We only see Moriarty twice in The Great Game. The first time we see him he is wearing an outfit to trick Sherlock to think he is a slightly awkward gay guy from the IT department - so not his usual choice of clothing. The second time is at a planned meeting with Sherlock, so i would assume he made an effort to dress appropriately (perhaps to impress?) for the ocassion. His suit ultimately says business; it’s a city suit that he’s personalised to make completely his own. But who knows how he dresses when he’s not intending to blow up consulting detectives and ex-Army doctors - perhaps we shall find out in series 2.
PREVIOUS STUDY: Phones
NEXT STUDY: Mycroft’s umbrella tie
What are pocket squares? When a handkerchief is used as an accessory to a suit it is known as a pocket square. Pocket squares come in every colour and pattern and there are a multitude of ways of folding them. They are always worn in the left breast pocket of a suit. The best fabrics for pocket squares are silk, linen and cotton. Their original use was for wiping the hands or face but since the 1920’s, when pocket squares became the height of fashion, they’ve served no other purpose than a fashion accessory.
Basic pocket square rules: It’s never good to match your pocket square with your tie but have them complement each other instead. A pocket square that picks out a minor or secondary colour in the rest of your outfit is a good choice. Contrasting textures are sure to look great, such as a silk tie and handwoven linen square. Monograms or labels should never show.
Ways of folding a pocket square: When displaying a pocket square on your person it’s best to make it look effortless and by no means perfect. Don’t ever iron a pocket square into shape! The most basic look for a square is a simple clean edge that runs parallel to your pocket. More flamboyant folding methods for example would involve having all four corners of the square protrude from the pocket or having a ‘poof’ (yes, that’s a technical term!) stick out in a curve or point. It all depends on the wearer’s personal preference.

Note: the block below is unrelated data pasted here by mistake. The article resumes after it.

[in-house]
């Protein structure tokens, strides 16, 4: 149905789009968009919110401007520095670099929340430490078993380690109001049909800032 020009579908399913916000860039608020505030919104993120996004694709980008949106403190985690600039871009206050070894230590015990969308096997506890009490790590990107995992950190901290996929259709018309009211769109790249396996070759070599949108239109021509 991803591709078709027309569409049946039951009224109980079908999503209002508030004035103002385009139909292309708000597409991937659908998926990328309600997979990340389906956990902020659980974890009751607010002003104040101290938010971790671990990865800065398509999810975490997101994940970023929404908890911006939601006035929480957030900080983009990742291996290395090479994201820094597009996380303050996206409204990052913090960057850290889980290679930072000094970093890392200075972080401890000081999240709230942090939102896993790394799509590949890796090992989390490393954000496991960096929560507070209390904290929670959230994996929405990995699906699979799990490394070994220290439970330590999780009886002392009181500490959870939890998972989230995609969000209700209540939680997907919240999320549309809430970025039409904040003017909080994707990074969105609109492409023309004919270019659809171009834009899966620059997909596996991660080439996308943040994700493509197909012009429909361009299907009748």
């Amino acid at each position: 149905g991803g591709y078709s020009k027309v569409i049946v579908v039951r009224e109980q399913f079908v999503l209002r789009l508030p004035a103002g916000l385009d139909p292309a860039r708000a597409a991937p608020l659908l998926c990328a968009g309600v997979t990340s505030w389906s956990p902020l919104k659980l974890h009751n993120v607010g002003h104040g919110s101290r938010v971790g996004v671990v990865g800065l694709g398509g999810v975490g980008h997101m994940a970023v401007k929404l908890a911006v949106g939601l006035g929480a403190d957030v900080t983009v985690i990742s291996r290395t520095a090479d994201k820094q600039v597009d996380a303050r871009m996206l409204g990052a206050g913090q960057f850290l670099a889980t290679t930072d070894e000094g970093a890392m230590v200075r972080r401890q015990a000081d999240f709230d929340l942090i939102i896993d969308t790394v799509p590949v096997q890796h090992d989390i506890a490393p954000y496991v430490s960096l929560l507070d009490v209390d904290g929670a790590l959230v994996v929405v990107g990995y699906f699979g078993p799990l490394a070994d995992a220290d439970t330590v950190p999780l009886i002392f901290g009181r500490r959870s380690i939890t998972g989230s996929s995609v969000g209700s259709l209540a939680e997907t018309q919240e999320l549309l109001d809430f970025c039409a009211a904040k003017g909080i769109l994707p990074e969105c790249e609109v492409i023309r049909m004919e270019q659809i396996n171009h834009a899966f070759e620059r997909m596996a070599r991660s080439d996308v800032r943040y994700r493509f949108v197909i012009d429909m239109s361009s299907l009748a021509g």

What pocket squares say about their wearer: The confident gentlemen will usually wear a silk pocket square with a more elegant or striking pattern. Thai silk is the best quality fabric for pocket squares. Machine hemmed or irregular stitching says cheap. The finest pocket squares have hand rolled edges and should be in a tight tube. Regular and mostly hidden stitching is a sure sign of a quality square.
And now the most important part of the article!
The part on the actual character’s pocket squares.
1) The Mycroft
Mycroft wears two different pocket squares throughout the first series. The first time we see him he has folded his linen red and white paisley design into a triangular point. It is commonplace to point pocket squares away from the heart but Mycroft’s points towards his. He’s a rule breaker! In The Great Game he is wearing a red Thai silk square which has been folded to show all four corners (one of which hangs down slightly over the lip of his pocket). The red square, blue tie and white shirt combo is very British Government(!). Mycroft’s look is a confident one, using classic fabric but folding flamboyantly shows he has flair under his serious exterior.
2) The Sebastian
Sebastian’s square is my favourite in the whole series. His is an olive green and brown large paisley print that’s been classically folded but shows bulk beneath. It protrudes from his pocket quite a bit and offsets his (also striking) tie brilliantly. His pocket square is a perfect example of Sebastian’s character: showy, proud and confident.
3) The Moriarty
Moriarty’s whole look is classic. He requires no frills. He’s opted for a plain white linen square folded in the basic clean edge style that requires the least amount of effort but often looks the most smart. It’s a common look for business. His square only just shows from his pocket and really makes the skulls on his tie stand out. However, it does also show a lack of personality (and possibly a lack of confidence) and could be described by some as dull, however I can’t imagine Moriarty wearing anything but white.
Whilst writing the article I realised something. Moriarty and Mycroft wear the exact same tie pin (if you click the images to enlarge you’ll see it better). It’s a simple gold bar with a black jewel in the center. Perhaps they share the same tastes when it comes to style. Perhaps the BBC costume department just ran out of ideas!
PREVIOUS STUDY: Mycroft’s pocket watch.
NEXT STUDY: Ties.
Alexander McQueen Navy/Blue Polka-Skull tie.
Worn by Moriarty in The Great Game.
Available in BLACK/ BROWN/ ROSE/ GRAPHITE/ & STONE.
Purchase here at alexandermcqueen.com
£90 / $145